Real Neapolitan pies and a well-curated wine list in an intimate space
Bufalina’s authentic Neapolitan pizzas are the real deal, following strict guidelines set by the Associazione Verace Pizza Napoletana (try saying that three times). After adding toppings, the pies are baked in a 900-degree Stefano Ferrara wood-burning oven for about 90 seconds; pizzas emerge properly charred and slightly wet in the middle, a Neapolitan hallmark. While all are good choices, we’re slightly obsessed with two of them: the simple and slightly spicy Calabrese (tomato, mozzarella, salami, serrano, garlic, basil) and the simultaneously earthy, herbal, and mildly sweet roasted mushroom (caramelized onion, comté, mozzarella, herbs). Bufalina’s wine list is thoughtful and interesting, too, so you should definitely ask your server for a rec based on your pie.
Funky Texas smokehouse/Japanese izakaya mash-up
Kemuri Tatsu-ya is the Austin restaurant that swept 2017, collecting national accolades from top critics and publications. If the name of East Austin’s new izakaya sounds familiar and/or induces salivation, it’s because Tatsu Aikawa -- the “Tatsu” half of Ramen Tatsu-ya -- is the chef/owner. Like Aikawa, who is Japanese-born and Texas-raised, the new concept is an atypical mash-up of these two cultures; this cultural rendezvous is most evident in dishes like the Texas ramen (a bowl of traditional ramen save the tenacious beef broth and house-smoked brisket) and the smoked fish collar (a seldom-utilized but succulent cut teeming with brightness from a lemon and yuzu salt rub). Other must-trys include the “Hot Pocketz” (crispy tofu filled with brisket and gooey Gouda) and one of the playful cocktails, like the Matcha Painkiller: a Tiki-inspired blend of buckwheat shochu, tequila, pineapple, coconut, and matcha tea served in a ceramic maneki-neko or “lucky cat” vessel.
Modern Japanese from Austin’s original celebrity chef
Translated from the Japanese word “house,” the award-winning Uchi is located in a refurbished South Austin bungalow. Award-winning chef Tyson Cole’s signature, non-traditional take on Japanese food has delighted Austin’s diverse dining crowd as well as visitors from all over since 2003. Uchi is also THE restaurant that put Austin on the culinary map and produced a pool of extremely talented alumni who have gone on to also contribute to Austin’s food culture. Here’s what to expect at Uchi (and sister restaurant Uchiko): fresh fish accented by bright fruit, vegetables, herbs, grains and other flavors inspired by both Japan and Texas, with favorites from the cool tastings menu include the hama chili (yellowtail, ponzu, Thai chili, orange) and sake kosho (salmon, clementine, kiwi, puffed rice).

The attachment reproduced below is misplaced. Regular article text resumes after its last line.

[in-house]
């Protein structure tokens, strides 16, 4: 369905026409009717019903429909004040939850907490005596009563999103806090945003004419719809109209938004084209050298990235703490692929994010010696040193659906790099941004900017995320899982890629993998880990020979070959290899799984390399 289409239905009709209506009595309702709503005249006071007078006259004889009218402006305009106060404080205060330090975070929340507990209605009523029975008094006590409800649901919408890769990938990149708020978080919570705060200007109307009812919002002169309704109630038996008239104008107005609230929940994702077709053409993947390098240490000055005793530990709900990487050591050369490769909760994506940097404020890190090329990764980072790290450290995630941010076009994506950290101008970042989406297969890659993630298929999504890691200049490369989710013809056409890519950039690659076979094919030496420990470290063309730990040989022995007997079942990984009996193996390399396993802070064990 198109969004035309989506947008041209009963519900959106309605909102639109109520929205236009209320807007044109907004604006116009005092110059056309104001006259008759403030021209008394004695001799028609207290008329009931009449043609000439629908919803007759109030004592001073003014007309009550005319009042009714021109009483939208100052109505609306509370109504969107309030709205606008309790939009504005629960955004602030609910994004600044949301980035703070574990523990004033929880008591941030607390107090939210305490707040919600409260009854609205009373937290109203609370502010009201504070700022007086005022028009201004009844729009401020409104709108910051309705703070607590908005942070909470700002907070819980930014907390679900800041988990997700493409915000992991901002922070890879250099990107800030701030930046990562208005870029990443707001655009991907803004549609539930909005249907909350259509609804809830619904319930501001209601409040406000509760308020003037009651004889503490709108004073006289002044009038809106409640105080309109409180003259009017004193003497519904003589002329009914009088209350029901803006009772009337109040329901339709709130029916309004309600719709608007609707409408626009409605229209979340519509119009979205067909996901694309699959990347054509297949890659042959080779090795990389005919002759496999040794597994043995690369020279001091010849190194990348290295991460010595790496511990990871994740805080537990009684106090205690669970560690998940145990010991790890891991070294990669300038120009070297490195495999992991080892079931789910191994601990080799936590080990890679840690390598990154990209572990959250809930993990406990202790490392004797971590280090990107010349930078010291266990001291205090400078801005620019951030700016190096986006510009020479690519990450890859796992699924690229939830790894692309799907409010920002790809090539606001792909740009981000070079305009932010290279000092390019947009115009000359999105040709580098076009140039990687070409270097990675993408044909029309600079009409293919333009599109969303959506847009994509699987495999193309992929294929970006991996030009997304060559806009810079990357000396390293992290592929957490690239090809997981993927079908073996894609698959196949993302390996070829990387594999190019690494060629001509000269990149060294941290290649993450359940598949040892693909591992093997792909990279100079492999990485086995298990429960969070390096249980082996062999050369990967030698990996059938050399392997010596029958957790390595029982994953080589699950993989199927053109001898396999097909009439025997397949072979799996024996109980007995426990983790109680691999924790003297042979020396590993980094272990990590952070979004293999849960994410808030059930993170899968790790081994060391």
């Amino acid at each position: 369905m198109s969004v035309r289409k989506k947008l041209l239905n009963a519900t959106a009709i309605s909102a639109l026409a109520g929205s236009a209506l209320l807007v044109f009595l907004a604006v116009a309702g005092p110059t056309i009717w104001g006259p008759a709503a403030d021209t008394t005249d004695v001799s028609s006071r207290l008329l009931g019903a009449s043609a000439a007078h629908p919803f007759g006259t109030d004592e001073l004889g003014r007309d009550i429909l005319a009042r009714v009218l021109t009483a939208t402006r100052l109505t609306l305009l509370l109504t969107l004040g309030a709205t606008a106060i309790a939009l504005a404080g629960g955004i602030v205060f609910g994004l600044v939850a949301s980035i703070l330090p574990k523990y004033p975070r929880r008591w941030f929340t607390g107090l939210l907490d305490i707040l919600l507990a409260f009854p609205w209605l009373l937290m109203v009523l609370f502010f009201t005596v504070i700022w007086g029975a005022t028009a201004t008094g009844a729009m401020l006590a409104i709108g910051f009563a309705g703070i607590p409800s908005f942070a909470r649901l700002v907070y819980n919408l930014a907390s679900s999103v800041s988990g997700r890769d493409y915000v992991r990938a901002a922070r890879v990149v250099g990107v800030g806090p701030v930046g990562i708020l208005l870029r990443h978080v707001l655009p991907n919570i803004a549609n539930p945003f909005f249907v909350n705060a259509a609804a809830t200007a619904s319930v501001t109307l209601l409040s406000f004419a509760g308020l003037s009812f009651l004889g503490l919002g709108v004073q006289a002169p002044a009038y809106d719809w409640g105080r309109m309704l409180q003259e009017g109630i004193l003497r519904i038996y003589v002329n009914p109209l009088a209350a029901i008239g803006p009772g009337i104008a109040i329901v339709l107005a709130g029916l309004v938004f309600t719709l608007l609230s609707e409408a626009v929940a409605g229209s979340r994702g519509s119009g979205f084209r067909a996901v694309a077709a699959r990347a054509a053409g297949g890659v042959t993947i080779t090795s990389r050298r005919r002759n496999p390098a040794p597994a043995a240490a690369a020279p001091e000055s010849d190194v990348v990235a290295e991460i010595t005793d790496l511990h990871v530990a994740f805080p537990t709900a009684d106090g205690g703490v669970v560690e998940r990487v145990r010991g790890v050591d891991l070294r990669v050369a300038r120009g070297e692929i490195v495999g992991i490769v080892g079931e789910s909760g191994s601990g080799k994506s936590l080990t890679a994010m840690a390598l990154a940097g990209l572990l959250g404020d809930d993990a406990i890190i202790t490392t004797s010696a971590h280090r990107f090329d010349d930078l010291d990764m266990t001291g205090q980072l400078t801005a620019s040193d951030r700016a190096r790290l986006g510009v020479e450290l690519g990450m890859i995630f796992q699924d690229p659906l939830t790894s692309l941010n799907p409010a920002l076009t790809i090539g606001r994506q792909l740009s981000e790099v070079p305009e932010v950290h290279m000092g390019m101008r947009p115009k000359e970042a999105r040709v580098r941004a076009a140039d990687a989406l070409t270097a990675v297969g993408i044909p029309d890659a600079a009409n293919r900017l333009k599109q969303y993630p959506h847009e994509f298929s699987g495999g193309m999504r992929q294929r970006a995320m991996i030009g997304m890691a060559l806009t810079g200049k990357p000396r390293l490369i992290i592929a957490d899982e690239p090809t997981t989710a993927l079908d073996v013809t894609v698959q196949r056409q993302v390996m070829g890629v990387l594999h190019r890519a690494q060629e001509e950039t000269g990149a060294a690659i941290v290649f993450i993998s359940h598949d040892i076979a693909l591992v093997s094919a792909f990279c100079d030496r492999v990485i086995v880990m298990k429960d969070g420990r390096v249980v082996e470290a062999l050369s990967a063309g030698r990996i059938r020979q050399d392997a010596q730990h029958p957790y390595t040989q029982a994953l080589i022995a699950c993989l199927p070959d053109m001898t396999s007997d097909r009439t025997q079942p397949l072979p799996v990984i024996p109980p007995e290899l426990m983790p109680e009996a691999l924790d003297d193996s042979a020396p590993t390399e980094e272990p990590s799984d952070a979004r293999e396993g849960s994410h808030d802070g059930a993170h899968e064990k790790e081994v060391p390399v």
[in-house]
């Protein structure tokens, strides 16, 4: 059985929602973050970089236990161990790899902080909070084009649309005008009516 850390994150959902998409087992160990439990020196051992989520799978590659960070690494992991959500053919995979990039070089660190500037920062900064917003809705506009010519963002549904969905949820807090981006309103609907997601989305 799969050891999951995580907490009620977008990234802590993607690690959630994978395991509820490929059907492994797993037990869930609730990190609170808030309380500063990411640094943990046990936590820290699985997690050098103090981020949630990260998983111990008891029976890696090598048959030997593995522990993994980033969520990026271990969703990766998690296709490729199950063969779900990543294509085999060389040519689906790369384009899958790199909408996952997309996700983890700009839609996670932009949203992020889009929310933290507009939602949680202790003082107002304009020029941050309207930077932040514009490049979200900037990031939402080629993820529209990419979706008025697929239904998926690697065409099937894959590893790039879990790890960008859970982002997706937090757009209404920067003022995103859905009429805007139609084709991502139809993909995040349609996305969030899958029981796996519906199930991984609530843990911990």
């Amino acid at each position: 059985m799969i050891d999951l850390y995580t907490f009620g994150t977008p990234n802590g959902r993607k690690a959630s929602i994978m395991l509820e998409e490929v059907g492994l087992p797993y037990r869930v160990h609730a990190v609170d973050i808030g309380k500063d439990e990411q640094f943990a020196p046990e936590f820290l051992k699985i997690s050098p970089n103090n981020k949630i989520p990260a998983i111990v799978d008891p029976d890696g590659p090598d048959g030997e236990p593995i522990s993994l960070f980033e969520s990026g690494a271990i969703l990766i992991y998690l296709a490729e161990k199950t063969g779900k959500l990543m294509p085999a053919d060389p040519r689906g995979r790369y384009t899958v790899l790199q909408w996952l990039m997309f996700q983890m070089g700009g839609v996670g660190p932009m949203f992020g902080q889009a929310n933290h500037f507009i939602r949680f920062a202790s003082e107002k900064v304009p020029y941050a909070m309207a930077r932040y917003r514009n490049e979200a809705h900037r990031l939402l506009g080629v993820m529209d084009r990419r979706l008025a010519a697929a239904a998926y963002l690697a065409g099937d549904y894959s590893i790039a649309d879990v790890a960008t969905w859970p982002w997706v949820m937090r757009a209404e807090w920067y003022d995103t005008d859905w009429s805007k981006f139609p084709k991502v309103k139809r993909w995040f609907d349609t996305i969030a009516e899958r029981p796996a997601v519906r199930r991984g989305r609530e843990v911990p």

Experimental-yet-unassuming small plates served with a side of hospitality
Now settled into its spacious new home on Burnet Road, Barley Swine not only remains one of Austin’s top restaurants, but also makes dining fun. In true New American fashion, the menu is a list of ingredients, so you often don’t expect the flavors or techniques presented in front of you. Each small plate is a gem; our favorite is the Shiitake Dumplings -- tiny wonton packages filled with flavorful broth and served over creamy scrambled eggs, meant to be eaten in one bite. The cocktail menu also sings: try the bright and tart Parrot Season, combining blanco tequila, Thai chile vinegar, grapefruit, and agave.